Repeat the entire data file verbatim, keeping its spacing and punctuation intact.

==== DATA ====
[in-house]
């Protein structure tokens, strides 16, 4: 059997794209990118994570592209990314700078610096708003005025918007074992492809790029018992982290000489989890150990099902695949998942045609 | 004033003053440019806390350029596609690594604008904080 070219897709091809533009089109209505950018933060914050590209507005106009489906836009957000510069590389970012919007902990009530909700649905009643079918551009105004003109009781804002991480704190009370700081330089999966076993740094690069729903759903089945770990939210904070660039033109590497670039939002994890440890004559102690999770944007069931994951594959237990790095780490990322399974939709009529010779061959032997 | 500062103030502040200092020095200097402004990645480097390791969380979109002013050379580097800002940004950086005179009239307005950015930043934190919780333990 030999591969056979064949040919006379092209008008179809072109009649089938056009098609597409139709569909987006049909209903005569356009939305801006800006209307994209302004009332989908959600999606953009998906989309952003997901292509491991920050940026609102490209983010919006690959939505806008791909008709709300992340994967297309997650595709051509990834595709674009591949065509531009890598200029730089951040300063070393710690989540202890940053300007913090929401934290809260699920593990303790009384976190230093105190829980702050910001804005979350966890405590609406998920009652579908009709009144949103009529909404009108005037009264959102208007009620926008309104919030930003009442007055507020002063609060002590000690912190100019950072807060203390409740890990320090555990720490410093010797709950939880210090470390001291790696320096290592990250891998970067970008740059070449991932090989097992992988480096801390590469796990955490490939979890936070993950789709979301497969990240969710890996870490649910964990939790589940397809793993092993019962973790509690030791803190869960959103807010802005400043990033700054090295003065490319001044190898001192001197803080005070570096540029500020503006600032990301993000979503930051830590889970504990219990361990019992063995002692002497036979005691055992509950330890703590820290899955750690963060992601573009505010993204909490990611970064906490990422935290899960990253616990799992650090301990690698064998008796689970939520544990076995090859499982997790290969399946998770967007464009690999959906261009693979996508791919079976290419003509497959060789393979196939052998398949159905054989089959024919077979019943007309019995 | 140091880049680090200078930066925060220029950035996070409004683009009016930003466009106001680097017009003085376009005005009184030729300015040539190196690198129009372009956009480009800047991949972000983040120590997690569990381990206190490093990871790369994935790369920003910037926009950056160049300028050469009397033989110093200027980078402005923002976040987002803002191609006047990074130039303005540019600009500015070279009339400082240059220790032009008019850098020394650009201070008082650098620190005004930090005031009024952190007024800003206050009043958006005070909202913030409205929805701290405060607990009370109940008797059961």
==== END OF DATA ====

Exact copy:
[in-house]
């Protein structure tokens, strides 16, 4: 059997794209990118994570592209990314700078610096708003005025918007074992492809790029018992982290000489989890150990099902695949998942045609 | 004033003053440019806390350029596609690594604008904080 070219897709091809533009089109209505950018933060914050590209507005106009489906836009957000510069590389970012919007902990009530909700649905009643079918551009105004003109009781804002991480704190009370700081330089999966076993740094690069729903759903089945770990939210904070660039033109590497670039939002994890440890004559102690999770944007069931994951594959237990790095780490990322399974939709009529010779061959032997 | 500062103030502040200092020095200097402004990645480097390791969380979109002013050379580097800002940004950086005179009239307005950015930043934190919780333990 030999591969056979064949040919006379092209008008179809072109009649089938056009098609597409139709569909987006049909209903005569356009939305801006800006209307994209302004009332989908959600999606953009998906989309952003997901292509491991920050940026609102490209983010919006690959939505806008791909008709709300992340994967297309997650595709051509990834595709674009591949065509531009890598200029730089951040300063070393710690989540202890940053300007913090929401934290809260699920593990303790009384976190230093105190829980702050910001804005979350966890405590609406998920009652579908009709009144949103009529909404009108005037009264959102208007009620926008309104919030930003009442007055507020002063609060002590000690912190100019950072807060203390409740890990320090555990720490410093010797709950939880210090470390001291790696320096290592990250891998970067970008740059070449991932090989097992992988480096801390590469796990955490490939979890936070993950789709979301497969990240969710890996870490649910964990939790589940397809793993092993019962973790509690030791803190869960959103807010802005400043990033700054090295003065490319001044190898001192001197803080005070570096540029500020503006600032990301993000979503930051830590889970504990219990361990019992063995002692002497036979005691055992509950330890703590820290899955750690963060992601573009505010993204909490990611970064906490990422935290899960990253616990799992650090301990690698064998008796689970939520544990076995090859499982997790290969399946998770967007464009690999959906261009693979996508791919079976290419003509497959060789393979196939052998398949159905054989089959024919077979019943007309019995 | 140091880049680090200078930066925060220029950035996070409004683009009016930003466009106001680097017009003085376009005005009184030729300015040539190196690198129009372009956009480009800047991949972000983040120590997690569990381990206190490093990871790369994935790369920003910037926009950056160049300028050469009397033989110093200027980078402005923002976040987002803002191609006047990074130039303005540019600009500015070279009339400082240059220790032009008019850098020394650009201070008082650098620190005004930090005031009024952190007024800003206050009043958006005070909202913030409205929805701290405060607990009370109940008797059961």